There are many reasons why you should include wireless charging into your application. There are, of course, the obvious ones – you no longer have to plug in your device or worry about plug compatibility issues. But wireless charging is also safer since there is no contact with exposed electrical connectors. What’s more, wireless charging is more reliable in harsh environments such as industrial and outdoor locations because it enables completely sealed system designs. And with wireless charging technology becoming more widespread in public spaces and in private and public transportation, you can quickly and easily charge your devices on the go. You can also charge multiple devices without having to untangle charging cables.

Mastering today’s wireless charging circuit designs

Wireless charging is a complex subject that requires in-depth system knowledge and expertise. Designers have to understand antennas and how they interact with surrounding structures. To successfully transfer power wirelessly, the power delivery has to be precisely controlled. By working closely with our experienced partners, we can help customers master all design challenges, including:

  • Compatibility issues
  • Safety issues
  • Smart heat management
  • Increasing efficiency and reducing charging times
  • Preventing device and battery damage
Sours: https://www.infineon.com/cms/en/applications/solutions/adapters-and-chargers/wireless-charging/
I made a wireless charger for Iphone \u0026 Apple Watch. Saved $150!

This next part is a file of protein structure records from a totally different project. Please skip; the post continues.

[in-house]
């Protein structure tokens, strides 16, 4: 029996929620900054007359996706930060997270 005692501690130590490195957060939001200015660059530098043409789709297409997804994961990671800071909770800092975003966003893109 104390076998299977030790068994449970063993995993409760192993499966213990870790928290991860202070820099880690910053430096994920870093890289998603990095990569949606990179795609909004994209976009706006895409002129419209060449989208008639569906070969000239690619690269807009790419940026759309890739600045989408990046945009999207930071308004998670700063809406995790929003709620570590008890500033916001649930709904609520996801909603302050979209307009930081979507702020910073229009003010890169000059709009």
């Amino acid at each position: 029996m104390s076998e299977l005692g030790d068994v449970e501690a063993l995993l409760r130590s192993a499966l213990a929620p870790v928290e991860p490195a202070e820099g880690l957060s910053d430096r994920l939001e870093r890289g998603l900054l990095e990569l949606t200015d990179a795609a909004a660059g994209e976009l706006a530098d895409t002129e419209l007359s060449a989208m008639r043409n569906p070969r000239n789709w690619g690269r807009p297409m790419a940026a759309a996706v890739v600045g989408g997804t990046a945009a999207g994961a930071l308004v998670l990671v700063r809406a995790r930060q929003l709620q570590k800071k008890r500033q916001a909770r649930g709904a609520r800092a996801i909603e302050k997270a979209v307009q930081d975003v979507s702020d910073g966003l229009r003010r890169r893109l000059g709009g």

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Whenever I proclaim my love for wireless charging, there are people who make fun of me asking if I am too weak or lazy to plug in a USB cable like the rest of the world. I know that using a cable isn’t difficult or a huge hardship, but once you start using wireless chargers you quickly come to understand that easy is better. It’s much easier to set your phone on a charger than it is to fiddle with a cable. All of the wireless chargers that I’ve reviewed in the past few years require an AC adapter and some space on a flat surface for the dock. The WallJax EZ which is currently a project seeking $125,000 funding on Indiegogo, doesn’t require either because you plug it directly into an outlet on your wall, which makes it almost perfect.

Note: Images can be clicked to view a larger size.


The WallJax will be available in two different versions. There’s the WallJax Float and the WallJax EZ. The Float can be positioned on a wall and requires some wiring work. The WallJax EZ just requires an existing 3-prong wall outlet. I was sent a prototype of the WallJax EZ. I don’t know how much different the final product will be, but this review should give you an idea of what the product will be like as far as installation and usage.